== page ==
The Caregiver’s Season of Grief Takes a Village

Karen Coughlin, Hospitality for Healthcare

(ROCKWALL, TX – May 20, 2016) I began this article some time ago only to put it down around the changing circumstances with my father-in-law.   I still find the information important to share however with a sadness knowing he too is now gone.  The following captures a part of the journey we all should understand as we care for our loved ones.

With the passing of my mother-in-law, our family continues to learn about the many stages of grief.  It has come through the eyes and mind of my father-in-law.  Sadness is a heavy burden and creates a struggle to find ways to address the emptiness felt inside.  This seems to go hand in hand with the transition from a caregiver to that of living alone.   There were many difficulties associated with being a caregiver, however a role that required most of our father’s days and it was his routine.   We had often said Alzheimer took away the person we called mom, but it is important to understand what it takes from the caregiver when the journey ends and they begin a new chapter alone.

Our family has realized the care needed for him now is to address his mental needs sometimes more than his physical.  We have found that the oldest generation requires routine and that can be as simple as a short visit daily by a family member.  As simple as this sounds, it takes commitment.   All families have their own schedules and responsibilities; however, it is important to understand this season of grief requires love and attention.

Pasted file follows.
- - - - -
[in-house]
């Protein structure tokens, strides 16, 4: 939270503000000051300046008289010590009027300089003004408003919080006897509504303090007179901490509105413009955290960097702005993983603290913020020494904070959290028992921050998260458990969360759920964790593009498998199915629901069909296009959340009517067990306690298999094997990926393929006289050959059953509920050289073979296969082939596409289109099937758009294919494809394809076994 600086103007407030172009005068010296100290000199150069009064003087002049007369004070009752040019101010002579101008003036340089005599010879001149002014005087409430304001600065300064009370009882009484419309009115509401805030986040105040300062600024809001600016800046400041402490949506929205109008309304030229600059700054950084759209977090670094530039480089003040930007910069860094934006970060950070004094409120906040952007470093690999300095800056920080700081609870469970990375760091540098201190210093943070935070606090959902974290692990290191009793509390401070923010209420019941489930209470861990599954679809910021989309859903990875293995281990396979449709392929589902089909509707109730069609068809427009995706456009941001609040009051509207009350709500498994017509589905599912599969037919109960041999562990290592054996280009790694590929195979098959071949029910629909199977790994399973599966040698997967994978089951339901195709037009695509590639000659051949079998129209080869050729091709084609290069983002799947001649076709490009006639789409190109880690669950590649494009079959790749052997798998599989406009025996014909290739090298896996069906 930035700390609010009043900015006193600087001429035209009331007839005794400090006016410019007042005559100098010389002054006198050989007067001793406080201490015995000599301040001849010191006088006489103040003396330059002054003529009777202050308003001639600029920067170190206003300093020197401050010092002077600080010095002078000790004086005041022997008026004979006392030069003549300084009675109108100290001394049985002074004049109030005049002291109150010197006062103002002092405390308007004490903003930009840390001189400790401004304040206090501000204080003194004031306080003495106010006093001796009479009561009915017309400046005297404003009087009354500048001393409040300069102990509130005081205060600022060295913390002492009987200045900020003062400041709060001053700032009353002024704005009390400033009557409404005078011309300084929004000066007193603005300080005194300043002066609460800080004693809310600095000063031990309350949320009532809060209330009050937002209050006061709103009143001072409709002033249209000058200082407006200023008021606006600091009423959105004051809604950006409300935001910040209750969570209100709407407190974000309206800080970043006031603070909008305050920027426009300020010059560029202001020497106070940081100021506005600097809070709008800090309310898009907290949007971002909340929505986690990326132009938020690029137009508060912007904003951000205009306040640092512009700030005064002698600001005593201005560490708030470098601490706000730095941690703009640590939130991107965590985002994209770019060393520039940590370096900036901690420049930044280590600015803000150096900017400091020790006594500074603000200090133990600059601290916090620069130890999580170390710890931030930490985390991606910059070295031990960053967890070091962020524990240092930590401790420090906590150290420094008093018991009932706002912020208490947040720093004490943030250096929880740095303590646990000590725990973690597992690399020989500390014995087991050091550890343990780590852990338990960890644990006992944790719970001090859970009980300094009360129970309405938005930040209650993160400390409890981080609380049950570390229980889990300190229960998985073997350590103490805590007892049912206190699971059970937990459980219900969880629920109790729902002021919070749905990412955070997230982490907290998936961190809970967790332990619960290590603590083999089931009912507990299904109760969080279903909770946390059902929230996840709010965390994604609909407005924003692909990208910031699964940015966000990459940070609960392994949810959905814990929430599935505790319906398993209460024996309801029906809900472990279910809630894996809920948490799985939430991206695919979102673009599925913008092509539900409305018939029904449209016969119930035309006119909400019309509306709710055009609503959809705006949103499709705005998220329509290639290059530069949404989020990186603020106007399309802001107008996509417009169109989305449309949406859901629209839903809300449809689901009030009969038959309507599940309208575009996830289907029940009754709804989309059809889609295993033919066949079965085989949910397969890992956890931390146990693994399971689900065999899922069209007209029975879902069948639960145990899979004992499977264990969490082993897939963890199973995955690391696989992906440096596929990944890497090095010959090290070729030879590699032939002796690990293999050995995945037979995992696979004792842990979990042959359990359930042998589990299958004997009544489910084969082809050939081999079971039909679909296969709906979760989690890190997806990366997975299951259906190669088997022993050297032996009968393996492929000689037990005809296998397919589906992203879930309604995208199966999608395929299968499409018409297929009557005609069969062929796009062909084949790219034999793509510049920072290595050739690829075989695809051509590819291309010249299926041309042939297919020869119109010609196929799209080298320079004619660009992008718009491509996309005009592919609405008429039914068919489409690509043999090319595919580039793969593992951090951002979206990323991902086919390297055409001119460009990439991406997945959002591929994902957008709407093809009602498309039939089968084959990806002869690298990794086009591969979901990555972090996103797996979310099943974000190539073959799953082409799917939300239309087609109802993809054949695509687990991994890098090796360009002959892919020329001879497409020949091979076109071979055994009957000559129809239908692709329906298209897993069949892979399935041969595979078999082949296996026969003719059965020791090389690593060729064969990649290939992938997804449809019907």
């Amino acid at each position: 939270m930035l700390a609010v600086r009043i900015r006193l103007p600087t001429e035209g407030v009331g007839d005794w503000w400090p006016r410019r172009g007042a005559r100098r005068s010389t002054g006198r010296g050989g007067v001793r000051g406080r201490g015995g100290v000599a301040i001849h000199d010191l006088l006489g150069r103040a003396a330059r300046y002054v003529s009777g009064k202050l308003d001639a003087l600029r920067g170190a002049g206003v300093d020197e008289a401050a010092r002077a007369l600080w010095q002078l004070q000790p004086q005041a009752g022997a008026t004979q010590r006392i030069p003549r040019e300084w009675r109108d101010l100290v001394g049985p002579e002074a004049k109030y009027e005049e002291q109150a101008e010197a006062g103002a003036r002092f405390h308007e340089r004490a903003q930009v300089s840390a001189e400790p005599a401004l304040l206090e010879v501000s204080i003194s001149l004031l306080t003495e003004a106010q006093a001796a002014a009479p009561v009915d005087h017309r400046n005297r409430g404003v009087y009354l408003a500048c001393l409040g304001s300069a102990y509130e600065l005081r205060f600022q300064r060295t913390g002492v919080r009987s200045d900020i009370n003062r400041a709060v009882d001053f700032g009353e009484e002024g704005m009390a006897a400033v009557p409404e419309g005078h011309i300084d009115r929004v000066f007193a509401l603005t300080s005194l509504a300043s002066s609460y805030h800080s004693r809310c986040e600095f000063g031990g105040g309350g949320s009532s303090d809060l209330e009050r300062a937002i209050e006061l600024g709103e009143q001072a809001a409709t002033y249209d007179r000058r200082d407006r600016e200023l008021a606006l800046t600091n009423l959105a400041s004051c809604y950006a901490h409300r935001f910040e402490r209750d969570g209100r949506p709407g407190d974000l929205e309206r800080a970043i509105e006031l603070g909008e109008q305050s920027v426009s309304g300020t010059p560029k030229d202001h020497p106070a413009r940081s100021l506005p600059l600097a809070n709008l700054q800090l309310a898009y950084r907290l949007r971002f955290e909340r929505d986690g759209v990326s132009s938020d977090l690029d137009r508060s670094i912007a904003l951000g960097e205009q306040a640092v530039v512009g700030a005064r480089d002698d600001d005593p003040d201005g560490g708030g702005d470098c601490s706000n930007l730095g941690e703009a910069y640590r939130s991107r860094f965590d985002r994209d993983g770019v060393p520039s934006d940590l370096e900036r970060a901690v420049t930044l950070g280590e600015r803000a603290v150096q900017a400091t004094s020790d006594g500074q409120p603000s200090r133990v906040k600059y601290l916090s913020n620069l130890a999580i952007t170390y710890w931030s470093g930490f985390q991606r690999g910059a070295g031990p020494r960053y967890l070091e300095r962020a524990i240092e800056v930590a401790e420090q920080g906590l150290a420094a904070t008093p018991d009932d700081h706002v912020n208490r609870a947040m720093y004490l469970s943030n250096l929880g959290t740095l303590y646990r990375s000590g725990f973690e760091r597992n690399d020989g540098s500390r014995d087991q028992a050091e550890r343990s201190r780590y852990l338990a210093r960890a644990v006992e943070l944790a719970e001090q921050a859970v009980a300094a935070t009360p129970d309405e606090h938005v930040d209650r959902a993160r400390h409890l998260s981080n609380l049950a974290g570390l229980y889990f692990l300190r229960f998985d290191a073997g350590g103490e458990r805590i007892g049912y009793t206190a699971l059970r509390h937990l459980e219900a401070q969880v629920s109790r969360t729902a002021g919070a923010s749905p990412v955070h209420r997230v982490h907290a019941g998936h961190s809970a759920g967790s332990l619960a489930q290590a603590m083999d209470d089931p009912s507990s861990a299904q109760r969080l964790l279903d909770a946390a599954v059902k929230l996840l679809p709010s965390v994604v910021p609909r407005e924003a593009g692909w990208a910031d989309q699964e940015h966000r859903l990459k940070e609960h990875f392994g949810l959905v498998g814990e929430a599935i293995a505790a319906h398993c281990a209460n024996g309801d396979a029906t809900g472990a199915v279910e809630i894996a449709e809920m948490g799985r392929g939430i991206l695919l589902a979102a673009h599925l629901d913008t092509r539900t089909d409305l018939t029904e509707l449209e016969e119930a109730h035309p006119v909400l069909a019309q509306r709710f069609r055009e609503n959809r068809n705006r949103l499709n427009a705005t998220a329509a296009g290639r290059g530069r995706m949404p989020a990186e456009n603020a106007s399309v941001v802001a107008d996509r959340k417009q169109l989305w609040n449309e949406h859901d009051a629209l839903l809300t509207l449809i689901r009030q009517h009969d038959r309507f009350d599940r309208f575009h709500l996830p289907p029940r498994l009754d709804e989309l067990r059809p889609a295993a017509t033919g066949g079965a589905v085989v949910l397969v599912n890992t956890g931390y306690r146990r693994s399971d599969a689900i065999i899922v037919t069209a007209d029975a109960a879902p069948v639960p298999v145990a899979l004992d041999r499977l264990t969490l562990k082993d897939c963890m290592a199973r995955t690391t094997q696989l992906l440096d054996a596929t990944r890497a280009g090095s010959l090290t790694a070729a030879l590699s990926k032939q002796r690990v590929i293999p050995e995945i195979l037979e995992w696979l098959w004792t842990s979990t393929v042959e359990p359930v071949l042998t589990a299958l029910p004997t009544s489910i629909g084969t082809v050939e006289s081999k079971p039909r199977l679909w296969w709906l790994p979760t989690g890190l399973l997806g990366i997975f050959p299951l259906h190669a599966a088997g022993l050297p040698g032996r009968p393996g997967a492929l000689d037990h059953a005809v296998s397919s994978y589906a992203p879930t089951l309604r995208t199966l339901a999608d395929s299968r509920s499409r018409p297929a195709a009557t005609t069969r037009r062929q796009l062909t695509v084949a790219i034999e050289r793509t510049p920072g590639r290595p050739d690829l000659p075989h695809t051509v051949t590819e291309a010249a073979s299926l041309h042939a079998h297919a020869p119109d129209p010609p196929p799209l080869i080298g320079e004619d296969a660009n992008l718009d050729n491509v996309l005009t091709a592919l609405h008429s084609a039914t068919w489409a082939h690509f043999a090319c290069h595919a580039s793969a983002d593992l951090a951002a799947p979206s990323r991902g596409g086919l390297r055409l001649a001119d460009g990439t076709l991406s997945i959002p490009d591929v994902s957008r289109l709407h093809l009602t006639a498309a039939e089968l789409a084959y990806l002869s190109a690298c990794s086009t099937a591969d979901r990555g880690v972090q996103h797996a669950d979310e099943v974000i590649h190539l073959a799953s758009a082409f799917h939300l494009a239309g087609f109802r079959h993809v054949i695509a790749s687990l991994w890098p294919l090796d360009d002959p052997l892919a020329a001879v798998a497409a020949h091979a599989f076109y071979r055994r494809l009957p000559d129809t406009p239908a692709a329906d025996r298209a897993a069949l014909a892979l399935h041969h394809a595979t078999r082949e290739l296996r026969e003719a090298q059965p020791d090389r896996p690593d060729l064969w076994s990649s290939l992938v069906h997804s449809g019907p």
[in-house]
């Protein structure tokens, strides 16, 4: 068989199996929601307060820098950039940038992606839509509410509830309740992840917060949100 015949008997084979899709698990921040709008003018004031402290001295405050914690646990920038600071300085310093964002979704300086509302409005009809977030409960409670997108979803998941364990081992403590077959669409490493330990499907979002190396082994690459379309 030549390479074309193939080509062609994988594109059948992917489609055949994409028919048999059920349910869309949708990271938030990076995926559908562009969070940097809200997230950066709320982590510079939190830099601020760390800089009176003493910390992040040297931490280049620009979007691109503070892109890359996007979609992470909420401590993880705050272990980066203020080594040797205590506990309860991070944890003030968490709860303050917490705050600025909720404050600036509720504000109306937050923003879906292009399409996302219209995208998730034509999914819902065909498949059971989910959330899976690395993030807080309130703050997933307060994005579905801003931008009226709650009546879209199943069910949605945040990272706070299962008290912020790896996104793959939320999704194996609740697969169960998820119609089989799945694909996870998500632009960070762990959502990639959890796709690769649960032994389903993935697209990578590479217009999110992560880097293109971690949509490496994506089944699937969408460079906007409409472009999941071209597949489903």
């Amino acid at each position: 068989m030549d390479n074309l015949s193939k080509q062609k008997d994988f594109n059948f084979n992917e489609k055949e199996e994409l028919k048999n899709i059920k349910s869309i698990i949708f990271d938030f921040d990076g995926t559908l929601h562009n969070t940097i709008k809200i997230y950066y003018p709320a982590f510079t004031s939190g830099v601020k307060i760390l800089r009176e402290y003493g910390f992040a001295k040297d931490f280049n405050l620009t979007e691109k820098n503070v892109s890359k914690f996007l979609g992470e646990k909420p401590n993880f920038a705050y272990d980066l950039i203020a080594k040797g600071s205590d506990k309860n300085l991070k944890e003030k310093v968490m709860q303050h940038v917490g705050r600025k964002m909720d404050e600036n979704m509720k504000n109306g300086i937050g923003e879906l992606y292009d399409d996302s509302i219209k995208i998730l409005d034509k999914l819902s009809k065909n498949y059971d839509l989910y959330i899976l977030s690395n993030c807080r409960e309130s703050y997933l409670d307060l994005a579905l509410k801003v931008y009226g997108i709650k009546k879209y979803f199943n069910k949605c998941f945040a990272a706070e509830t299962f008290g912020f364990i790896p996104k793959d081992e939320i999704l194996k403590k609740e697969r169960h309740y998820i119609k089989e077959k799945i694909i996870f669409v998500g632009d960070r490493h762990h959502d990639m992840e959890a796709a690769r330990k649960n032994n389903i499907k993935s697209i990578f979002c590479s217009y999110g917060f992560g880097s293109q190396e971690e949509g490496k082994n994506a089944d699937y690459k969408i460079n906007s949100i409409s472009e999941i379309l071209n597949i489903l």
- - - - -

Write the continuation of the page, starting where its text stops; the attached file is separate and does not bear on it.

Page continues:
People will handle grief differently and on their own time.  Basically, it doesn’t always happen immediately after the loss.  Most families come together for the traditional memorial service and burial only to return to their regular routines apart.   It is important to listen and observe the following weeks and months.   Giving them the opportunity to talk about their feelings seems to lighten this sadness.  There is no particular subject, just let them talk.

This new chapter has created new needs and conversations.  It has come from our father’s need to ask for help.  This can be a positive step, although difficult for someone that throughout their life has never reached out.  Yes, there will be frustrations and difficult moments, but again it takes patience and sensitivity to understand the new season this person is stepping into.  They are learning to walk alone, no longer caring for their spouse but learning to care for themselves.  It is a new journey and it can be frightening.

Our family is taking steps to face this transition for our father with love and grace.  Families should realize that many hands lighten the responsibilities of helping a family member with grief and sadness.  Yes, each day will be different during this season and families need to become a village of love, helping hands and hearts.

By Rockwall resident Karen Coughlin, Hospitality for Healthcare. Stay tuned for more of her senior aging and healthcare tips at 

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